News in brief: ‘World class’ cancer centre election pledge for Queensland; Anakinra may prevent chemo mucositis; Medical acronyms a muddle for patients


‘World class’ cancer centre election pledge for Queensland

Queensland will get its own Peter Mac-style comprehensive cancer centre if the Coalition is re-elected, following a $375 million pitch from Scott Morrison.

The announcement follows promises to build comprehensive facilities in Perth and Adelaide, creating a national network of cancer centres at a total cost of nearly $2 billion.

Modelled on the Peter MacCallum Cancer Centre in Melbourne and Chris O’Brien Lifehouse in Sydney, Scott Morrison said each would combine research, diagnosis, treatment and care.

In Queensland, some $2 million would be put on the table immediately to thrash out details including the facility’s location with the State Government and cancer experts, he promised.

The construction blitz has been pushed as part of the 10 year Australian Cancer Plan, which is currently under development by the Federal Government.

However, it hasn’t always received a universally positive reception.

Western Australian Mark McGowan refused to match Mr Morrison’s pledge to spend $375 million on a centre for the state back in March, saying there was still no business case for the project.


Anakinra may prevent intestinal injury from high-dose chemo

South Australian researchers are repurposing the arthritis drug anakinra to try prevent the intestinal mucosal barrier injury that leads to infections and fever in cancer patients receiving high dose chemotherapy.

A team at the Supportive Oncology Research Group at the South Australian Health and Medical Research Institute (SAHMRI), Adelaide, says the interleukin (IL-1) receptor antagonist may have a role in reducing antibiotic use in patients in whom chemotherapy causes intestinal inflammation and subsequent breakdown of the mucosal barrier, permitting translocation of enteric pathogens.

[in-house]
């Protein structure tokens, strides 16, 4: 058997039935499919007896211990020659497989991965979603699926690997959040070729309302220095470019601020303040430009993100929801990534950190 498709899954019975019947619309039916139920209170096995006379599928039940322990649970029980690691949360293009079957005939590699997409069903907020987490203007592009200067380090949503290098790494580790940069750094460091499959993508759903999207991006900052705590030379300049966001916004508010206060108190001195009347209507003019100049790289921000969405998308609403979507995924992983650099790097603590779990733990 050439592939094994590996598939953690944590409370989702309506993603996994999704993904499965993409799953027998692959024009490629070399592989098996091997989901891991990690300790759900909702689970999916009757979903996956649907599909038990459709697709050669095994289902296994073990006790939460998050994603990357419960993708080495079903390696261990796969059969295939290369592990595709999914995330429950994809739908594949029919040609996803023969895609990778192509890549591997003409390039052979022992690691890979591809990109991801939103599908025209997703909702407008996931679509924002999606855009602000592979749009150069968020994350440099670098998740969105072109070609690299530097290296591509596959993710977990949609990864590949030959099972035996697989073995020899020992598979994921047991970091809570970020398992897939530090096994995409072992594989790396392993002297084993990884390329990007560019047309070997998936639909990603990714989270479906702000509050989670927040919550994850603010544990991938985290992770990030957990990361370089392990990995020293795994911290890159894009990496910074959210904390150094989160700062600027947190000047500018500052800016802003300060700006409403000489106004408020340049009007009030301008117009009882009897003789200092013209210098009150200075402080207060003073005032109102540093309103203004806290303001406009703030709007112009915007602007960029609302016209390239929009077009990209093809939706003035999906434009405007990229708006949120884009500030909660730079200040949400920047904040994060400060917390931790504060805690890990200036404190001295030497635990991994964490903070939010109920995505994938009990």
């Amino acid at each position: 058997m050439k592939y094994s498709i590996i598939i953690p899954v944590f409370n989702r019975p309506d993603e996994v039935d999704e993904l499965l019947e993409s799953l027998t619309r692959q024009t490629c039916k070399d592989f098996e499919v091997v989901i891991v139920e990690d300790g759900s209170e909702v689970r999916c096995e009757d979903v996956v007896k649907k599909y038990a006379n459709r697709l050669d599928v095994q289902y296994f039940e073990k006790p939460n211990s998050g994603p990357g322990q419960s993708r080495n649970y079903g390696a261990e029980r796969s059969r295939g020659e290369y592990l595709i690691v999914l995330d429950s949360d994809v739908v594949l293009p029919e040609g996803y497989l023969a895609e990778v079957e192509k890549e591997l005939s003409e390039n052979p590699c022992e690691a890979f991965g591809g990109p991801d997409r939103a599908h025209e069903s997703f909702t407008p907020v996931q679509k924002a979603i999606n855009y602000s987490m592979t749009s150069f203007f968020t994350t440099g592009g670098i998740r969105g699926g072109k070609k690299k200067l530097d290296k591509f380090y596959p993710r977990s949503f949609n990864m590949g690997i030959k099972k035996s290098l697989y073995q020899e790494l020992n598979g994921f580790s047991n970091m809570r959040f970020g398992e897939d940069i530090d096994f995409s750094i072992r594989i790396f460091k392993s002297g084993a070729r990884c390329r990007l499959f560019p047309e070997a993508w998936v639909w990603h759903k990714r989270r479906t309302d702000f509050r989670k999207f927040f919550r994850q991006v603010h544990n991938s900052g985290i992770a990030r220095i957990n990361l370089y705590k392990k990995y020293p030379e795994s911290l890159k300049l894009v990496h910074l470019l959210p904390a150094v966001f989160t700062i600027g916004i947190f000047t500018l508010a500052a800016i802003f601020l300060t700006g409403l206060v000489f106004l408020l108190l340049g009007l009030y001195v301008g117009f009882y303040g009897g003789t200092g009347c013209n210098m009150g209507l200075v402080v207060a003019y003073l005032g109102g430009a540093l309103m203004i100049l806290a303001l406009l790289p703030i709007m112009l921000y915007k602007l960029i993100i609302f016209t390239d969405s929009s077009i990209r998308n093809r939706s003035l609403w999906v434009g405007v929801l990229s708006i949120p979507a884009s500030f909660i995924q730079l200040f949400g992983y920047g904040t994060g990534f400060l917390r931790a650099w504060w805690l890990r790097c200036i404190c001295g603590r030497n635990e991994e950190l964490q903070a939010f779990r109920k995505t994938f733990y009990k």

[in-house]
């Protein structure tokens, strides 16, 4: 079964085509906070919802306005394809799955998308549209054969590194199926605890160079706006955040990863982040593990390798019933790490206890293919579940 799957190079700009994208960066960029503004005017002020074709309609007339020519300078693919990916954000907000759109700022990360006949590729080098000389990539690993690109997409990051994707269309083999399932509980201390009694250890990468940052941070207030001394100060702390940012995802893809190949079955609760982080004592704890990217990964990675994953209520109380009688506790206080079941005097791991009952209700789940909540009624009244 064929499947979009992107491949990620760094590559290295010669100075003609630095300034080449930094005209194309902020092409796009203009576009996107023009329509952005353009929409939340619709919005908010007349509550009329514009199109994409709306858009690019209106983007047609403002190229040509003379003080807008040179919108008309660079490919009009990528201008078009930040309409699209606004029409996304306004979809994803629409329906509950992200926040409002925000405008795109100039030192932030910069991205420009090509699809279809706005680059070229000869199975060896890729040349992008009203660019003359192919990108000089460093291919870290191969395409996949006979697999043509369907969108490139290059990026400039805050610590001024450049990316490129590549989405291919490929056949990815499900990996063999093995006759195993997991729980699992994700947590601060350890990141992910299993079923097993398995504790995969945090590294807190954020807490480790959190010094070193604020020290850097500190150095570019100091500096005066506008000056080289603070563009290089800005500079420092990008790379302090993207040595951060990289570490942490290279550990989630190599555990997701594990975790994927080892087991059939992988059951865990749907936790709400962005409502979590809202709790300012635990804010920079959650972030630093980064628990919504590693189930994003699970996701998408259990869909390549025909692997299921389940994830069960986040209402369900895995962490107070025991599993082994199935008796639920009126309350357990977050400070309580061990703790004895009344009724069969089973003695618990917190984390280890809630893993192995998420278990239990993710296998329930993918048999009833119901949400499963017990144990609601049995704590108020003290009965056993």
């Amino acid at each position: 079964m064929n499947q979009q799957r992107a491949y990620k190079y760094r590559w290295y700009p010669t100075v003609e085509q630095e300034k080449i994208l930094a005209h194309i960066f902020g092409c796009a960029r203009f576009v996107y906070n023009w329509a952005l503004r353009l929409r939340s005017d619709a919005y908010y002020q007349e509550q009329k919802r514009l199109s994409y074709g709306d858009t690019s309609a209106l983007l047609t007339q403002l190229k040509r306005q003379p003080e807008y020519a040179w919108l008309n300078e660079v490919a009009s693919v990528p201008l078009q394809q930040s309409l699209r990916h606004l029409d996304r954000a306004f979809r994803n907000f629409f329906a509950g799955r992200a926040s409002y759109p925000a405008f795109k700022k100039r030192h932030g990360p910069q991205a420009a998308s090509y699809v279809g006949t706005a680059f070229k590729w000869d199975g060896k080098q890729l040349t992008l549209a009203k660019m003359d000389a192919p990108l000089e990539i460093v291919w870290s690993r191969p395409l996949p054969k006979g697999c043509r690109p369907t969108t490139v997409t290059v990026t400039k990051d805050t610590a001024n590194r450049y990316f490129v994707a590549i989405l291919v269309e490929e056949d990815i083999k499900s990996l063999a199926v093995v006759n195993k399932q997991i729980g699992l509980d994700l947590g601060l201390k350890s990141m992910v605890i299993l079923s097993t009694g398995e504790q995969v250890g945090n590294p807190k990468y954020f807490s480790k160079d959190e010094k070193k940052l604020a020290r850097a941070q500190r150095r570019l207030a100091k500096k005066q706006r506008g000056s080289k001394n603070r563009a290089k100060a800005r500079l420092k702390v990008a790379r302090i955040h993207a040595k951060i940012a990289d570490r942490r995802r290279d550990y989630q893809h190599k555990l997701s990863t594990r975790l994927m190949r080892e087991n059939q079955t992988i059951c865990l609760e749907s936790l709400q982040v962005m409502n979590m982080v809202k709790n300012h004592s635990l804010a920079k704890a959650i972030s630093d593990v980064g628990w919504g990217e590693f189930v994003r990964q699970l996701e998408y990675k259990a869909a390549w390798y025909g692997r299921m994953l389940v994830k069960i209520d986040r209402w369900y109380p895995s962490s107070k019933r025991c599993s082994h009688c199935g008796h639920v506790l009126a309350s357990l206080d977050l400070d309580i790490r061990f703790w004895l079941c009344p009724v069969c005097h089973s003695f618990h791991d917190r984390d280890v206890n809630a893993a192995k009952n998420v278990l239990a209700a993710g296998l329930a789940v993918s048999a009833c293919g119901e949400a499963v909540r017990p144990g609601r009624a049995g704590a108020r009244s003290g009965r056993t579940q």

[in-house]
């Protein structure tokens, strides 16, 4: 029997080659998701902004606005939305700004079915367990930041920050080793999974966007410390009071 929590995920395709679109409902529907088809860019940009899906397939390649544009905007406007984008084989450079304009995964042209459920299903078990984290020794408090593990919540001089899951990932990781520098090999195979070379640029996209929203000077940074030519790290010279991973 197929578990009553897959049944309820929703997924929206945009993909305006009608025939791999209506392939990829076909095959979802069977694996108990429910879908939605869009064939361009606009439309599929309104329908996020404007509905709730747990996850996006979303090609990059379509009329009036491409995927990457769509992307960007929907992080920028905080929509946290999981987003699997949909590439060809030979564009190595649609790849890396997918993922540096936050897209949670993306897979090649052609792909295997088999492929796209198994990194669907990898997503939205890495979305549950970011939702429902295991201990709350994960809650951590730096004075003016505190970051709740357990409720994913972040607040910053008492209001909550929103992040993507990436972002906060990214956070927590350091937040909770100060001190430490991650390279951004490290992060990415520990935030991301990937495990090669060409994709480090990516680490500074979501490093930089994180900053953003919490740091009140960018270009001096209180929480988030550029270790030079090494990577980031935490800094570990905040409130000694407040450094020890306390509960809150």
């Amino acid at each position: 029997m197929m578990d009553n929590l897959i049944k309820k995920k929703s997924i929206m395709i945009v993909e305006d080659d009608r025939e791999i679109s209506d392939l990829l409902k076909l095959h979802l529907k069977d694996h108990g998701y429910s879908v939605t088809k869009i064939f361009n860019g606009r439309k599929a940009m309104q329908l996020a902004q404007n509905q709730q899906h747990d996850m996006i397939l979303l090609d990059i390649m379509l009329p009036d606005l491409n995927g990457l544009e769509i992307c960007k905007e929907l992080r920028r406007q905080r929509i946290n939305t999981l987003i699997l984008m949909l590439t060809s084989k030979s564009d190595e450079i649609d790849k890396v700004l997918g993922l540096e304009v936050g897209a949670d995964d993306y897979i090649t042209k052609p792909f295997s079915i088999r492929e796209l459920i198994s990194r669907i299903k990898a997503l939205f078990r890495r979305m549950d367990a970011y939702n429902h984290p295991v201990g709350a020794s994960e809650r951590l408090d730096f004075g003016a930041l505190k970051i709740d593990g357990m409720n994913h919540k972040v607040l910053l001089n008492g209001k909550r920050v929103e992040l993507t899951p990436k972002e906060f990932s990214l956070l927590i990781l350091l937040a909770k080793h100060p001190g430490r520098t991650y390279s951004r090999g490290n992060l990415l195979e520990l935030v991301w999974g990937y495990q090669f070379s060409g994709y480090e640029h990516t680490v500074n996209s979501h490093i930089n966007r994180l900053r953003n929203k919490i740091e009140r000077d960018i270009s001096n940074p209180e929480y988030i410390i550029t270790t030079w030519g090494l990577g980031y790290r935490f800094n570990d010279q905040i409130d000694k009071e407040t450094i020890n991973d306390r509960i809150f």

In animal studies they showed that mucosal barrier injury induced by the mucotoxic chemotherapeutic agent, high-dose melphalan (HDM) was characterized by hyper-active IL-1b/CXCL1/neutrophil signalling. Inhibition of this pathway with anakinra minimised the duration and intensity of mucosal barrier injury and accompanying clinical symptoms, including diarrhoea, weight loss and fever.

Co-author and consultant haematologist Professor Nicole Blijlevens, said a greater understanding of where infections originated led to finding alternative solutions to controlling bacteria.

“While we used to think infections predominantly came from external sources like hospital surfaces and equipment, we now know that they mainly come from inside the person’s gut,” she said.

“This has refocused our attention to how we can prevent these bacteria from moving from the gut to the blood.

“We showed that this drug – which is usually used to control rheumatoid arthritis – was not associated with any adverse events in people undergoing high dose chemotherapy.

“For decades, we have relied on antibiotics to prevent infection, but this new work suggests there may be alternatives to minimise our reliance on antibiotics.

The full study has been published in peer-reviewed open access journal Scientific Reports.


Medical acronyms a muddle for patients

As more patients are accessing their electronic medical records, many fail to comprehend basic medical abbreviations and acronyms, a study has found.

Comprehension of common abbreviations such as ‘HTN’ (hypertension) and ‘MI’ (myocardial infarction) remained below 40%, much lower than clinicians estimated, a survey conducted at three US hospitals found.

The survey of 60 patients found that most understood terms such as hrs (hours) and BP (blood pressure) but only two thirds knew what ED meant and as few as 20% comprehended terms such as hx (history) and HF (heart failure).

Researchers at the Department of Biomedical Informatics, Columbia University, New York, said clinicians should not assume that patients will understand even the most basic medical abbreviations. Automated text programs that convert and spell out acronyms in notes may help overcome misunderstanding of some medical abbreviations, they suggested.

The findings are published in JAMA Network Open.

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